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Re: RowReduce of badly conditioned matrix
*To*: mathgroup at smc.vnet.net
*Subject*: [mg25248] Re: [mg25227] RowReduce of badly conditioned matrix
*From*: Daniel Lichtblau <danl at wolfram.com>
*Date*: Sun, 17 Sep 2000 04:47:27 -0400 (EDT)
*References*: <200009150621.CAA10220@smc.vnet.net>
*Sender*: owner-wri-mathgroup at wolfram.com
Camillo Ressl wrote:
>
> Hallo!
>
> I have the following problem: I have a matrix a with 24 rows and 42
> colums.Its elements are given in double precision. For this matrix the
> following holds:
>
> Rank[a] == Rank[a.Transpose[a]] = 21
>
> In[298]:= {u,md,v}= SingularValues[a];
>
> In[299]:= md
>
> Out[299]= {1.41421, 1.41421, 1.41421, 1.13491, 1.13488, 1.00081,
> 1.00002,
>
> > 1.00001, 1.00001, 1.00001, 1., 1., 1., 0.999999, 0.999987,
> 0.999987,
>
> > 0.999986, 0.999978, 0.998748, 0.844348, 0.843791}
>
> And now I want to compute the rowreduced matrix of a and I get the
> following error message.
>
> In[300]:= RowReduce[a]
>
> RowReduce::luc:
> Result for RowReduce of badly conditioned matrix {<<24>>}
> may contain significant numerical errors.
>
> 7
> Out[300]= {{1, 0, 0, 0, 0, 0, 0, 0, 4.78983 10 , 0, 0, 0, 0, 0, 0, 0,
> ...etc.
>
> I have no idea what the reason for this message could be since the
> Singular Values seem o.k.
> And the rank-defect of 3 should not be the reason since I expect 3
> zero-rows for the rowreduced matrix.
>
> Is there someone who can help me or give me at least a few hints?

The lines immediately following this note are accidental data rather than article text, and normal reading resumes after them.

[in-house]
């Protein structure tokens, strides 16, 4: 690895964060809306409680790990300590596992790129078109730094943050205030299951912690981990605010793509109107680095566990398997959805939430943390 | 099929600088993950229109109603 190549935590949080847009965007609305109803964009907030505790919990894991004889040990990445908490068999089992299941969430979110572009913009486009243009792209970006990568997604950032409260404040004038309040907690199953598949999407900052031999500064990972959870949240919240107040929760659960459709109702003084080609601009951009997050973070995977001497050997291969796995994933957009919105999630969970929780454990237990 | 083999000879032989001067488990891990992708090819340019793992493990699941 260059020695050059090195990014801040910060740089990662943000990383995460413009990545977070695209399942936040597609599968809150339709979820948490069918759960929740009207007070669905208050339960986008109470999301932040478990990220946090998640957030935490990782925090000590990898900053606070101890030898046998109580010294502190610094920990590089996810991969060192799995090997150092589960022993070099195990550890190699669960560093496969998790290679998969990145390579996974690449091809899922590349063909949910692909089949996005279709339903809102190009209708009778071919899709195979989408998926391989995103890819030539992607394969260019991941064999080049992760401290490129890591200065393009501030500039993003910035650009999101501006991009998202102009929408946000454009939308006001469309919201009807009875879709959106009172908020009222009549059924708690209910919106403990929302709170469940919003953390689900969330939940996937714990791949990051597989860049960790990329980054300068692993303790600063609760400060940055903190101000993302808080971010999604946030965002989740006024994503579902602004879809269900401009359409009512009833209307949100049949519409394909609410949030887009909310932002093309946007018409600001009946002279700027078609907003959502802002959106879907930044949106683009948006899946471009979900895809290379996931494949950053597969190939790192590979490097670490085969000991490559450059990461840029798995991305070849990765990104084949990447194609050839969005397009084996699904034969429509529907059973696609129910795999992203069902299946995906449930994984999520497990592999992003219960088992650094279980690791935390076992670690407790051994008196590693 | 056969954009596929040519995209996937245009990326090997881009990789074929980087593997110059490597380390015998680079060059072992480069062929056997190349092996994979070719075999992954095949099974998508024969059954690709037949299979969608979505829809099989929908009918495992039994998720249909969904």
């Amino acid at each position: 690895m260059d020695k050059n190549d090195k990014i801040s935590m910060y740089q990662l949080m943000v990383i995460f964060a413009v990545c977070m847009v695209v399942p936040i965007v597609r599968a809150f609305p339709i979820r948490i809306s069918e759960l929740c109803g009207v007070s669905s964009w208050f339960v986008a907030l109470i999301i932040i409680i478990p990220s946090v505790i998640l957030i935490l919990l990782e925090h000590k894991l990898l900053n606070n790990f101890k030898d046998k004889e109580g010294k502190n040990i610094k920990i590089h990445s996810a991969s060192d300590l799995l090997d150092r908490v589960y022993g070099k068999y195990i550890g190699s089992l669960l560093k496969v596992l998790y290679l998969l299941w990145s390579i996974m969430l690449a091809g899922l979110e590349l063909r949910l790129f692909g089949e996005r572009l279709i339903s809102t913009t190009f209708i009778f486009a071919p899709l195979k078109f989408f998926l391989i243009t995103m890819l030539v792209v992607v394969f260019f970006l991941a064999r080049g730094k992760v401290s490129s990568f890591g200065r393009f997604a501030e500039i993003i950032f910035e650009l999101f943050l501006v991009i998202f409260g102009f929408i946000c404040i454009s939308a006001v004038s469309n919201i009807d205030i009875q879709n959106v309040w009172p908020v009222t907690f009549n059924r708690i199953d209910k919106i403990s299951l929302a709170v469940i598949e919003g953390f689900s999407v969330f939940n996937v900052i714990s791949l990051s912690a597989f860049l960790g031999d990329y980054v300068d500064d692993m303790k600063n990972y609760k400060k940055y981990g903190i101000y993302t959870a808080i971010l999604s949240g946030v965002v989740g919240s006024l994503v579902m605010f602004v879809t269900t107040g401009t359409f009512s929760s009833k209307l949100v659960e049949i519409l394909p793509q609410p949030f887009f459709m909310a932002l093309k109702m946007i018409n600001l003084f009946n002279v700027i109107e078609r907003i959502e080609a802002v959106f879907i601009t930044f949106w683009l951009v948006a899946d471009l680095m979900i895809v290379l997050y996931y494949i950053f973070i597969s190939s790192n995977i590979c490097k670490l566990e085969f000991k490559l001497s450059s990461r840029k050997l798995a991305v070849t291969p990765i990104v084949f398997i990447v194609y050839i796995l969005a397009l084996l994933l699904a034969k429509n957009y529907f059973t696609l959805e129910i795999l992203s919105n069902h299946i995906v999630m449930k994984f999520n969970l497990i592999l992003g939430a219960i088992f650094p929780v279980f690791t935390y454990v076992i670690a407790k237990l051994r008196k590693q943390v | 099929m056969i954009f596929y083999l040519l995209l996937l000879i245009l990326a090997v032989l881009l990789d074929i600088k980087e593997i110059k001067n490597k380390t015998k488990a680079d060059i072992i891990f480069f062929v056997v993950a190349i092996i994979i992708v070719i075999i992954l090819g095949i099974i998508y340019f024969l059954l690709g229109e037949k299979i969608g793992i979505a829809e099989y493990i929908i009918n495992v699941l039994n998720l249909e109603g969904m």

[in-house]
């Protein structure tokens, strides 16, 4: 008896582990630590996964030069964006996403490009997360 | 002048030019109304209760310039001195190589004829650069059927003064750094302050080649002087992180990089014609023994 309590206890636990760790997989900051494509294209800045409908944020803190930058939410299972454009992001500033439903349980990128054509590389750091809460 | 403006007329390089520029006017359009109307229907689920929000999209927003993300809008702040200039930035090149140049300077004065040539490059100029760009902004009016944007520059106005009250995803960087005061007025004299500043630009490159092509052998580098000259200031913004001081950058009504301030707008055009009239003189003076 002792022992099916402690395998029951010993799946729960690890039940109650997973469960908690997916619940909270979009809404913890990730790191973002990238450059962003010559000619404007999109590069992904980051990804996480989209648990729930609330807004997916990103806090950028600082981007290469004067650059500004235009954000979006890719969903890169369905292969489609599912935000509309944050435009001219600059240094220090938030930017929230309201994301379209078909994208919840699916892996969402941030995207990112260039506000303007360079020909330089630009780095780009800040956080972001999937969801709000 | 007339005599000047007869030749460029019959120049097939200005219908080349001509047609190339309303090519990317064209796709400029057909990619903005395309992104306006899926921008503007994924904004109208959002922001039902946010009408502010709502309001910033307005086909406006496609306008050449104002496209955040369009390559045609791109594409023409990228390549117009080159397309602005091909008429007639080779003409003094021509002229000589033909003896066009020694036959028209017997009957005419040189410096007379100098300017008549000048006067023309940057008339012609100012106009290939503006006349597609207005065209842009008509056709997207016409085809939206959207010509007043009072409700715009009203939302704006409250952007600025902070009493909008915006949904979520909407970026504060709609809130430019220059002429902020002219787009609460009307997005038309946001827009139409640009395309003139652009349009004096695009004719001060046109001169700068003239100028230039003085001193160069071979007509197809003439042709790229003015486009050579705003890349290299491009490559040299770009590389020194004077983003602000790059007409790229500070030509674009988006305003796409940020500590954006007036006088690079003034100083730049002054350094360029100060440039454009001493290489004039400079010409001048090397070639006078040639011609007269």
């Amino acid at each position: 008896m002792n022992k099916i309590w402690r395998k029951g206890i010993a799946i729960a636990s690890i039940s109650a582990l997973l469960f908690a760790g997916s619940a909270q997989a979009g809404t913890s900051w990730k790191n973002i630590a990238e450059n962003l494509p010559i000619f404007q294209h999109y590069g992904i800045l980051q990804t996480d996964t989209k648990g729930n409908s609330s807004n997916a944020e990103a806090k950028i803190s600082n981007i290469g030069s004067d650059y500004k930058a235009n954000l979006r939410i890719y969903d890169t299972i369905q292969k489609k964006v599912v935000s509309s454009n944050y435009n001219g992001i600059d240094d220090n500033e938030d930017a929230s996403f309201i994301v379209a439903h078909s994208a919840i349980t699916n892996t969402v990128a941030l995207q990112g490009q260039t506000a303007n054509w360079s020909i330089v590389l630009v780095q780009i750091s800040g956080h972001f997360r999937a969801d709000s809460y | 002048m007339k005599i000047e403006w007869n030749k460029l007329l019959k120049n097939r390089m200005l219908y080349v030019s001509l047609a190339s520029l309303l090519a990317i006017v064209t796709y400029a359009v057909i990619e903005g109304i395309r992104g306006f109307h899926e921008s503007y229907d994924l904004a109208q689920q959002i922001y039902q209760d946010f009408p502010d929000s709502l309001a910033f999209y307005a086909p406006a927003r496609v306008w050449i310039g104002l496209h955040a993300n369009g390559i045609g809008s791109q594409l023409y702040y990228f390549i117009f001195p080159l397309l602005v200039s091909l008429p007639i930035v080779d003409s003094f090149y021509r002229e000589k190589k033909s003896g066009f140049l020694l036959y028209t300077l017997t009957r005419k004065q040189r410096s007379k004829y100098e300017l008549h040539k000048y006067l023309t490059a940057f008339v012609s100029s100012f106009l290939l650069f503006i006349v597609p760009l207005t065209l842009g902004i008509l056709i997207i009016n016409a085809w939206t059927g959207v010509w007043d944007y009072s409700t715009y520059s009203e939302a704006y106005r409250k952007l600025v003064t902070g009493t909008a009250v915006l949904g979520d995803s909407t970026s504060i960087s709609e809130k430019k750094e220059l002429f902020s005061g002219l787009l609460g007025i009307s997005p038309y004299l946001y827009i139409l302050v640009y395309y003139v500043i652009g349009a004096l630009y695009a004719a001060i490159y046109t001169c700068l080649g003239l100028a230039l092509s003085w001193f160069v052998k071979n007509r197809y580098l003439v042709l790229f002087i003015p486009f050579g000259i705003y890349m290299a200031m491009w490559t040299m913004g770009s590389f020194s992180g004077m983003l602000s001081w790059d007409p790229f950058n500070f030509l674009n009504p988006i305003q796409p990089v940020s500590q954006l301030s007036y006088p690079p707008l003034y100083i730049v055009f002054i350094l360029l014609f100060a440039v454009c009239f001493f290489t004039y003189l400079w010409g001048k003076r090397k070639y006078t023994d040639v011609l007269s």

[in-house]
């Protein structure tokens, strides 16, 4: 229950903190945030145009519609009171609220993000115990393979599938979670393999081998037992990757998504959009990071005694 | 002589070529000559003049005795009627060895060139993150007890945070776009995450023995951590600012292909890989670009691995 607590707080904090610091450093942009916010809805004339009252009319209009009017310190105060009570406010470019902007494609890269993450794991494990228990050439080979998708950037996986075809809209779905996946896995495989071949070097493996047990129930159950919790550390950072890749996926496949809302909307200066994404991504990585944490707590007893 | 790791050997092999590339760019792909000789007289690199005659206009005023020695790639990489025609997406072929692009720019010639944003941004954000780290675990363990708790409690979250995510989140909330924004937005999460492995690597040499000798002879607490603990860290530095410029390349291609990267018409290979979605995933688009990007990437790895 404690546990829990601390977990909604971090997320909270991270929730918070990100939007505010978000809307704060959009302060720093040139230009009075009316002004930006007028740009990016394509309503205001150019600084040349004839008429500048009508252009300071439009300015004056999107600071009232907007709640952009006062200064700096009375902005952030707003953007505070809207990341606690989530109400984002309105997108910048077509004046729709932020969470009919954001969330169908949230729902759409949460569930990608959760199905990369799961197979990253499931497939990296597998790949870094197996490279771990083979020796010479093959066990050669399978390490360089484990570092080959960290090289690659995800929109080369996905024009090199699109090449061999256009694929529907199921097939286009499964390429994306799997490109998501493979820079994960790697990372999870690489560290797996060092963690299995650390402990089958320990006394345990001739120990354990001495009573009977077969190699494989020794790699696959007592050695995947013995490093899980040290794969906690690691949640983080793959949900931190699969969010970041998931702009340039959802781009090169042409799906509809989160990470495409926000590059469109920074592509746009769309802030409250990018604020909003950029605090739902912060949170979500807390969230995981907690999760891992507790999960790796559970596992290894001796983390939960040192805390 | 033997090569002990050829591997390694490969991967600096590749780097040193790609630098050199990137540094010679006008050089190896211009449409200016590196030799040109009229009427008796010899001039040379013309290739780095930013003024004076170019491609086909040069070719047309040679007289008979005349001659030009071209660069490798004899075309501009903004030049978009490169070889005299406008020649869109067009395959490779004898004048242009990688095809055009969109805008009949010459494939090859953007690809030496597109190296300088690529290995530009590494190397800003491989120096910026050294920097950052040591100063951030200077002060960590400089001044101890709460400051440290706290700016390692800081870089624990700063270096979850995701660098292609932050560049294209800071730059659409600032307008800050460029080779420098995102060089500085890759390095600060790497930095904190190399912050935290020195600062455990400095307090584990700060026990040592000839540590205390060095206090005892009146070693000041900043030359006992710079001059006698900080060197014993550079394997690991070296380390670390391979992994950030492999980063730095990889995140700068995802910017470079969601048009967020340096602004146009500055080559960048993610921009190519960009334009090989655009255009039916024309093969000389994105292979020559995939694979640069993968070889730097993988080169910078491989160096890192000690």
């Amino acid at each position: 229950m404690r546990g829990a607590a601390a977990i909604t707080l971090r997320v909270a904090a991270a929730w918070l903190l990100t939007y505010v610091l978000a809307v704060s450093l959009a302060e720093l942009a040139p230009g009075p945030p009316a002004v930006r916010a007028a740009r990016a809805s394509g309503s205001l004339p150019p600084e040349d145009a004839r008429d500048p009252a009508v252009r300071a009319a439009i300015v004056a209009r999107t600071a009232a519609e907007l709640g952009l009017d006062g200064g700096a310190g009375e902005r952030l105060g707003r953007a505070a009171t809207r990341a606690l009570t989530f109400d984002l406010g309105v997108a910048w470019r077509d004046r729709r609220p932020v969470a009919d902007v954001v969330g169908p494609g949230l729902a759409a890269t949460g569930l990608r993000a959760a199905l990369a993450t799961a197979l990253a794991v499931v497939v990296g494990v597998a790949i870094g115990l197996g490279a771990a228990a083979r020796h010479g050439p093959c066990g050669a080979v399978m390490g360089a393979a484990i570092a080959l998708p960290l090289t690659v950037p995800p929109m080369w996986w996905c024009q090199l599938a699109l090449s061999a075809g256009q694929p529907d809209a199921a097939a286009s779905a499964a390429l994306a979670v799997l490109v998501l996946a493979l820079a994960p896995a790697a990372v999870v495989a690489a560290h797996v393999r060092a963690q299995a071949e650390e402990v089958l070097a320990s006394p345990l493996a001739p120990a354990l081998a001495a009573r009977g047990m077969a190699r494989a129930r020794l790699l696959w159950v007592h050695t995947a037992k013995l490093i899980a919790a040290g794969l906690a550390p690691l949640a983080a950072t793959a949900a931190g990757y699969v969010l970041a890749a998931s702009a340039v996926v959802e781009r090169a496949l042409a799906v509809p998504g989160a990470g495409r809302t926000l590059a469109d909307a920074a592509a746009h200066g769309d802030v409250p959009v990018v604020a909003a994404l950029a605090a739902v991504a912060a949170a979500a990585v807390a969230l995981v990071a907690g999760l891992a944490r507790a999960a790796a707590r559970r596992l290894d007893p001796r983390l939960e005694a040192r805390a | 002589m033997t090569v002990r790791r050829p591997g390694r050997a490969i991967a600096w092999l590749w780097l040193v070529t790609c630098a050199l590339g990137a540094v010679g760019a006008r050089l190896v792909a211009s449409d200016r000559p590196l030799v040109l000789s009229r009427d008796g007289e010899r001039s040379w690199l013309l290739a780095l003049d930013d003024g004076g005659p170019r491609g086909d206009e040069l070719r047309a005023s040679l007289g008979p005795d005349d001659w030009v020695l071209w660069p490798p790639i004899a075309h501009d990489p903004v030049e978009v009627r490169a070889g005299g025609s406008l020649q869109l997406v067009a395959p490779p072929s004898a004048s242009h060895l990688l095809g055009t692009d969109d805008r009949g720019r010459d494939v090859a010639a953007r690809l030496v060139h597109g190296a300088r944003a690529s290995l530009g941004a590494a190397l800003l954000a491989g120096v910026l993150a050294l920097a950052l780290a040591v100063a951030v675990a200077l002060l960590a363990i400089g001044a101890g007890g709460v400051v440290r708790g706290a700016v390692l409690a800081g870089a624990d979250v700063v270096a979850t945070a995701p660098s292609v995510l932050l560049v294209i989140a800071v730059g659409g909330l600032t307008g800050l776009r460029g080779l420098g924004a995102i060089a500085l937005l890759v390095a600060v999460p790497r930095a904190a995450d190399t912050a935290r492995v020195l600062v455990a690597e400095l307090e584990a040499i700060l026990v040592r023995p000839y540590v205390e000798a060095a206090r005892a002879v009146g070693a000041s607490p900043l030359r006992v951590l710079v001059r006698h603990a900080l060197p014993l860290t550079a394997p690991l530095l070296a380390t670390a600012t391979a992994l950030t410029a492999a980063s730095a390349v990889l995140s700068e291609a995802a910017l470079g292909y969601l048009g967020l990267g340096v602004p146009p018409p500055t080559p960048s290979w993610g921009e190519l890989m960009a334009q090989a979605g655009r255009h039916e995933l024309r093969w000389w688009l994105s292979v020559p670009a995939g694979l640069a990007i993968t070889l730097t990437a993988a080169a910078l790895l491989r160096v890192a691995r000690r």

>
> Many thanks for any help.
>
> Camillo
The problem is that RowReduce used a "small" but nonzero pivot. The
warning is quite useful, I think, since it alerts you to the fact that
something is possibly amiss.
The reason for this behavior is simple. RowReduce uses Gaussian
elimination with partial pivoting, and this has essentially no ability
to cope with numerical problems associated with rank.
One possible workaround is to provide a nondefault ZeroTest to
RowReduce. This is problematic because it is not impervious to scaling
of the input. That said, here is a quick demo along the lines of the
example you outline.
We generate a 21x42 matrix, then generate three random linear
combinations of its rows and join those to the matrix to form a 24x42
matrix of rank 21.
In[44]:= mat = Table[Random[], {21}, {42}];
In[45]:= extras = Table[Apply[Plus,Table[Random[],{21}]*mat], {3}];
In[46]:= newmat = Join[mat, extras];
We use SingularValues to check that rank.
In[47]:= {uu,md,vv}= SingularValues[newmat];
In[48]:= Length[md]
Out[48]= 21
Against our better judgement, we'll try RowReduce.
In[52]:= dontdothis = RowReduce[newmat];
RowReduce::luc:
Result for RowReduce of badly conditioned matrix {<<24>>}
may contain significant numerical errors.
In[53]:= Max[Abs[Take[dontdothis,-3]]]
Out[53]= 12.7634
Here is how one might row reduce using the ZeroTest. We check that the
last three rows are all zeroes.
In[56]:= rred = RowReduce[newmat, ZeroTest->(Chop[#]==0&)];
In[57]:= Max[Abs[Take[rred,-3]]]
Out[57]= 0
As I mentioned, this is still not a really good way to proceed. A more
numerically sound approach is to preprocess with a QR decomposition, as
this tends to discover deficiencies in rank.
In[59]:= {qq,rr} = QRDecomposition[newmat];
Now row reduce the upper triangular part (the "R" is "QR").
In[60]:= rred2 = RowReduce[rr];
We'll compare to the first 21 rows of rred. We get results that agree to
within 2-3 orders of magnitude of machine epsilon.
In[61]:= Max[Abs[Drop[rred,-3] - rred2]]
-14
Out[61]= 8.26006 10
This QR method is useful if you do not want to go to the trouble of a
singular values decomposition. In the case where you have in fact done
that (as we did above), you can work with the svd instead. In essence we
just discard the premultiplier matrix uu.
In[68]:= rred3 = RowReduce[md*vv];
In[69]:= Max[Abs[rred3 - rred2]]
-14
Out[69]= 1.59872 10
Daniel Lichtblau
Wolfram Research
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